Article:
Pressure is an isolating feeling. People under pressure see themselves as if they were under attach and their top priority is to survive, if only emotionally. So they focus on their own feelings, regard most interactions with suspicion and withdraw into a “safe space” as much as they can.
The problem with pressure is that it also damages our ability to reason and function severely. It interferes with remembering things, with being creating and with our perception of what goes on around us. We see the world through narrow slits in a thick armor, we see everything tinted bright red, we hear everything pitchy and sharp and very little makes sense.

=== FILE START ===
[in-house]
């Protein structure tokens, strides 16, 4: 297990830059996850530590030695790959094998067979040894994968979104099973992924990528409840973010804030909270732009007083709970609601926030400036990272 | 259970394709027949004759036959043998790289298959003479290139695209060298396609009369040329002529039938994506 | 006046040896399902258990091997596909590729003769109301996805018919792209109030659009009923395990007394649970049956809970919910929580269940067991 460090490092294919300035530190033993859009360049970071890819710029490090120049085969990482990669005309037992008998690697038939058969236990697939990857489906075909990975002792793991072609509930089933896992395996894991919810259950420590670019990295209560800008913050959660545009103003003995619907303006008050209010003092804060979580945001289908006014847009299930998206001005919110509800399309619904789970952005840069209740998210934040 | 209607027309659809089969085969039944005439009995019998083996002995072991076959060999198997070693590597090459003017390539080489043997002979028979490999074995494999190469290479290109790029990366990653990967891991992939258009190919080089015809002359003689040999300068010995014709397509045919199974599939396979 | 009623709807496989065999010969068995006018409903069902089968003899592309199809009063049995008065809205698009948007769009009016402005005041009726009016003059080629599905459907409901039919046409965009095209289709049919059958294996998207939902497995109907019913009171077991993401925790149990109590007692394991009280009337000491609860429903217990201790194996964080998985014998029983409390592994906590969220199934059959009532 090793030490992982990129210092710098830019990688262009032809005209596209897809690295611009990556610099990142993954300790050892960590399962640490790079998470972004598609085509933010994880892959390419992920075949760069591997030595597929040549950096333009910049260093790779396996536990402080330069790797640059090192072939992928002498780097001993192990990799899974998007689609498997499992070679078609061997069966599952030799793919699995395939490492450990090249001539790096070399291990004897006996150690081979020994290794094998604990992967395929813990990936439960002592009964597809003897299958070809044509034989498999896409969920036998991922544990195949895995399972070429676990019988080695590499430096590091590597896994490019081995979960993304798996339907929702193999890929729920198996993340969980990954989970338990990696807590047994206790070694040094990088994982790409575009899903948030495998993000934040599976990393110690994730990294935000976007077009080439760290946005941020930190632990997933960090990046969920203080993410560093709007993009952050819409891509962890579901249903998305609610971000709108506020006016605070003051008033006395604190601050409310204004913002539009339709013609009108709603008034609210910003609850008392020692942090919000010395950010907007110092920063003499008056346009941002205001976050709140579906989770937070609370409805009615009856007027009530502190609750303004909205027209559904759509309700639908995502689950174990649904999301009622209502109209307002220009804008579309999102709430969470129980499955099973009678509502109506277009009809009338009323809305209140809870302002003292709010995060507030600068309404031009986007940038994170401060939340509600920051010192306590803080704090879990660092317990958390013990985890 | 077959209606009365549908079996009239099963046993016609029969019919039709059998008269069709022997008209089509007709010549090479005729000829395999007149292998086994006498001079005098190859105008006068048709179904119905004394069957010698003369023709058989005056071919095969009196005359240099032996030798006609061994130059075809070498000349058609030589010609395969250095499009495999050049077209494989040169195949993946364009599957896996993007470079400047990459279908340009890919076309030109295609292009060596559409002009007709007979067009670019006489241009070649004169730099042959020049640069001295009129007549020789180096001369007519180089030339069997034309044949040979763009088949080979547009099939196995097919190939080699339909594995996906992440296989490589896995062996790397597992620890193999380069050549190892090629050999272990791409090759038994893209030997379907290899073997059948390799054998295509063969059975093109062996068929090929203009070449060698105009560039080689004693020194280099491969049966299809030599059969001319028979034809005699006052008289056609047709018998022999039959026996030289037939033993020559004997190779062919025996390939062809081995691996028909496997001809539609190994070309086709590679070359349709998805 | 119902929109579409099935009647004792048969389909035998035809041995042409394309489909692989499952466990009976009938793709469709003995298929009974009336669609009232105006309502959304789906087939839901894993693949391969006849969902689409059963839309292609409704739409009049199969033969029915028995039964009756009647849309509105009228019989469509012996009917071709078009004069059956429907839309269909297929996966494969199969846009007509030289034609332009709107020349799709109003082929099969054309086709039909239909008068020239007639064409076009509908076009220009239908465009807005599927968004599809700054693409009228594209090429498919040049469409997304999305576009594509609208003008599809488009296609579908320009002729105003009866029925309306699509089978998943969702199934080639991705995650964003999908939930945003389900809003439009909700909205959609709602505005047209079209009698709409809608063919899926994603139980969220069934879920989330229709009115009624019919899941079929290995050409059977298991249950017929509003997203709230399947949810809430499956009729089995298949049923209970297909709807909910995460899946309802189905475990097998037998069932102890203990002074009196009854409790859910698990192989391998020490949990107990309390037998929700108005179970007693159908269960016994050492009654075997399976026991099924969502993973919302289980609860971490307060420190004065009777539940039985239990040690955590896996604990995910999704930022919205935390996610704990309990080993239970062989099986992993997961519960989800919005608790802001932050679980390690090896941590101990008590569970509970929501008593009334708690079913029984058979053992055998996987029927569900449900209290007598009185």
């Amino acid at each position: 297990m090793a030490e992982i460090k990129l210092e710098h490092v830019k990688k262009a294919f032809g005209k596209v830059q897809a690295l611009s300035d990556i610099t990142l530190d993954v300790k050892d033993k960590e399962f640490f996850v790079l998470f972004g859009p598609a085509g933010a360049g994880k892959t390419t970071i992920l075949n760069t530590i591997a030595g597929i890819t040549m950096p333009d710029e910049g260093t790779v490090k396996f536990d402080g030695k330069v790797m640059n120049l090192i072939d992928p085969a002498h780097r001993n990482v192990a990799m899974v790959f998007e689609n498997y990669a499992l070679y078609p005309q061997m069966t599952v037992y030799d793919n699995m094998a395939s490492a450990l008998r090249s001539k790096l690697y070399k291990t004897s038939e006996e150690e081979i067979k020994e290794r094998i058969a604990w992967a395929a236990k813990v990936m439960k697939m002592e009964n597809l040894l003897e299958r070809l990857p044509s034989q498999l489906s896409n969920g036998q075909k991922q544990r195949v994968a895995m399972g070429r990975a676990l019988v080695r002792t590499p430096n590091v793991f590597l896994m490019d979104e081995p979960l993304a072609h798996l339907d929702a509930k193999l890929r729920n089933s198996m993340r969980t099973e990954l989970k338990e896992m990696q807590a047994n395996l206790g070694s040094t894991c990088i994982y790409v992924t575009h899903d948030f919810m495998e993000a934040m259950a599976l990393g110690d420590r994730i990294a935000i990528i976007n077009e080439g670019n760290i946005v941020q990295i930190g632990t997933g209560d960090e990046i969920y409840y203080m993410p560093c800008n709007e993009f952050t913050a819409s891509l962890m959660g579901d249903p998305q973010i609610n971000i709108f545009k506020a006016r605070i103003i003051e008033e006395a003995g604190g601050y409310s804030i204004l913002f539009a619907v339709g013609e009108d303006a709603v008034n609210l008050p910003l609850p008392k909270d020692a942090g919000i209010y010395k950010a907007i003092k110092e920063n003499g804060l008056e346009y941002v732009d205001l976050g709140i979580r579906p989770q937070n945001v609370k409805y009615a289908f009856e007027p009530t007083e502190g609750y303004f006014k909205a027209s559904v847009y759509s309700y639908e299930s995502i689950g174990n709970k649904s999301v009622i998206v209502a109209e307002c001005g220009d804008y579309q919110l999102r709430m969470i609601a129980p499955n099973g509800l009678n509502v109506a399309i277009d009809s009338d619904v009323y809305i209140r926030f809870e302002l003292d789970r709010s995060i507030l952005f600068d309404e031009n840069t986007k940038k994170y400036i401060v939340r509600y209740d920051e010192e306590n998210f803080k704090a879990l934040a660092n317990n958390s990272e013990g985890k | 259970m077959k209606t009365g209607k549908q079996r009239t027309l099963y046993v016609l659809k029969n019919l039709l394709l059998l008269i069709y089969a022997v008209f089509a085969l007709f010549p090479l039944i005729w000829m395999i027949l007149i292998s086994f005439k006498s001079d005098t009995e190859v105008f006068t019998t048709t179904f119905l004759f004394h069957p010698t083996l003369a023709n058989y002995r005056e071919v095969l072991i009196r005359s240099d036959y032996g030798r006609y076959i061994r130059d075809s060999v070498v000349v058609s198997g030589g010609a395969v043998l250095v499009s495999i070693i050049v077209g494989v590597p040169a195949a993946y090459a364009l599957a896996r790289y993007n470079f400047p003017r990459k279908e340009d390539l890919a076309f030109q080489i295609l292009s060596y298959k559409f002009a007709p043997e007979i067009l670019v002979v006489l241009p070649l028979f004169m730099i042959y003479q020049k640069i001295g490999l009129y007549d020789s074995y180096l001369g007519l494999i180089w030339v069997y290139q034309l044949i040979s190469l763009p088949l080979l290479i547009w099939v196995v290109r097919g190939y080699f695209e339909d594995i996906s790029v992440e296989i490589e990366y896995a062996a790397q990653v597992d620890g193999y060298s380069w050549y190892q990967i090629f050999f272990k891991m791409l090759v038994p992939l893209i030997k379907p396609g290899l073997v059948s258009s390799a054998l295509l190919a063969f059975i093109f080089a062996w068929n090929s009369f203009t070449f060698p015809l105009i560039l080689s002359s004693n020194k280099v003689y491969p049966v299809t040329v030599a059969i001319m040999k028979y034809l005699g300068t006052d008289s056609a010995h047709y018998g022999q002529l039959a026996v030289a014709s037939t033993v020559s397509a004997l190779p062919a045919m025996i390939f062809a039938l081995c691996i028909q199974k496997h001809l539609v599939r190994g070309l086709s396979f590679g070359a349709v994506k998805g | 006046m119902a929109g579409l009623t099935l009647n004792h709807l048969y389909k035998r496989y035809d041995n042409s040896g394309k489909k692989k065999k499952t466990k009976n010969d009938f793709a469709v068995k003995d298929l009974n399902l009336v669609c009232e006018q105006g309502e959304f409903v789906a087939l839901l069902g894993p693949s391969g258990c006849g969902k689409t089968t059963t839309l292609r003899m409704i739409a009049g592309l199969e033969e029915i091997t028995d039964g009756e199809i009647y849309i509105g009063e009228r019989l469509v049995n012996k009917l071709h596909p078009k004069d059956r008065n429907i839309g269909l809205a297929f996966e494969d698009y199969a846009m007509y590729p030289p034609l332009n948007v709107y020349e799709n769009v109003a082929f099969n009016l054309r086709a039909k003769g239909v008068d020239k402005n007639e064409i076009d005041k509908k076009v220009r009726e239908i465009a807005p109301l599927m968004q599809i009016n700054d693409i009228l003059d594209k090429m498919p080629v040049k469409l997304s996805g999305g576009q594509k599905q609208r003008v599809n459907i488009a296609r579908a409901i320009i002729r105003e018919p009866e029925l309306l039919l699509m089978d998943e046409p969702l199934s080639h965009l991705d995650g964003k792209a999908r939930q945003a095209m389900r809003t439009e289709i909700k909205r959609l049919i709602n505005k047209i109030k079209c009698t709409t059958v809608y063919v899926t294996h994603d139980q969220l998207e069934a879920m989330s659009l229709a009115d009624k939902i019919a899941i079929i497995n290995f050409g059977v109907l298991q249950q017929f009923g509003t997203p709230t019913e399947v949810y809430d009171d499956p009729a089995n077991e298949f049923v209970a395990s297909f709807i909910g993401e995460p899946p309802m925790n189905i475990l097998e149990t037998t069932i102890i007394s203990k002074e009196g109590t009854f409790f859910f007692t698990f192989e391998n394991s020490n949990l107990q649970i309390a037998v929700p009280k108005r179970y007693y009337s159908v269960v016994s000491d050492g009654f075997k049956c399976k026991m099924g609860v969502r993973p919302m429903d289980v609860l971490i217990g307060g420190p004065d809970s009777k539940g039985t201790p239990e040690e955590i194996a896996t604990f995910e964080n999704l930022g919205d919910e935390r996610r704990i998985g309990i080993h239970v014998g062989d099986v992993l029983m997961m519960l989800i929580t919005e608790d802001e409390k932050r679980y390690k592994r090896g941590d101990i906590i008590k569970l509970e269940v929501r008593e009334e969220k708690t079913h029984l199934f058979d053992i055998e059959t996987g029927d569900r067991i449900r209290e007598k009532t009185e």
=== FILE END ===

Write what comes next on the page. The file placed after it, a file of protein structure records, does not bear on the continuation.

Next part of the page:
Intense pressure can even make us feel like there is no hope and nobody to help us. It is as if we are invisible.
A long time ago, I saw a movie, I think it was Ordinary People, where a mother walked over to her teenage son, touched him gently and said, “I see you”. That line stuck with me and I have used the idea in it many times with the people I love.
I think the “I see you” method works well because the other person is using an invisible shield that is very effective at blocking direct methods, like advice, jokes and uninvited help. It works especially well with teenagers, who see many things as threats to their identity and independence.
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